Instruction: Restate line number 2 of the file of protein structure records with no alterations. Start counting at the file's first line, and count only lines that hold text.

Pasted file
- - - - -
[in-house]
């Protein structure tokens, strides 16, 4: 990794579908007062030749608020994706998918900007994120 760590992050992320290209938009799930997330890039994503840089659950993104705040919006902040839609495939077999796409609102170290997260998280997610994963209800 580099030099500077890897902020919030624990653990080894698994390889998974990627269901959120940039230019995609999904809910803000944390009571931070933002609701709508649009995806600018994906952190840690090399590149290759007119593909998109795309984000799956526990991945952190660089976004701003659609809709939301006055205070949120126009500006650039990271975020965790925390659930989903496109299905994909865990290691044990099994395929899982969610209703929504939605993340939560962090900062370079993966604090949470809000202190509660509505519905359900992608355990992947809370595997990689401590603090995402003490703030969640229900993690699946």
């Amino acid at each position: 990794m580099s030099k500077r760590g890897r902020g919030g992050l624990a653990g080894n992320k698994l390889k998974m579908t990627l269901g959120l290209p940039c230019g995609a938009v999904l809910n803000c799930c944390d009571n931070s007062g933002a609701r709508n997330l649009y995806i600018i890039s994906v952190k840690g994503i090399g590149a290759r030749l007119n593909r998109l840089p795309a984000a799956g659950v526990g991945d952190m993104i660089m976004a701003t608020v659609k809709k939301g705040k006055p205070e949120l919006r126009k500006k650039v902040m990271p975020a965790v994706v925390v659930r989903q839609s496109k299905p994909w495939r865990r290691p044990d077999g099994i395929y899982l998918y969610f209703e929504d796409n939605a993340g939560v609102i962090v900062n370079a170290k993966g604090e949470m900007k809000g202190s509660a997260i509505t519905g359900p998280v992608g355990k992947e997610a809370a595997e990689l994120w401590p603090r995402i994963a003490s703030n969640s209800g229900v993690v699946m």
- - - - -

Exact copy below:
């Protein structure tokens, strides 16, 4: 990794579908007062030749608020994706998918900007994120 760590992050992320290209938009799930997330890039994503840089659950993104705040919006902040839609495939077999796409609102170290997260998280997610994963209800 580099030099500077890897902020919030624990653990080894698994390889998974990627269901959120940039230019995609999904809910803000944390009571931070933002609701709508649009995806600018994906952190840690090399590149290759007119593909998109795309984000799956526990991945952190660089976004701003659609809709939301006055205070949120126009500006650039990271975020965790925390659930989903496109299905994909865990290691044990099994395929899982969610209703929504939605993340939560962090900062370079993966604090949470809000202190509660509505519905359900992608355990992947809370595997990689401590603090995402003490703030969640229900993690699946």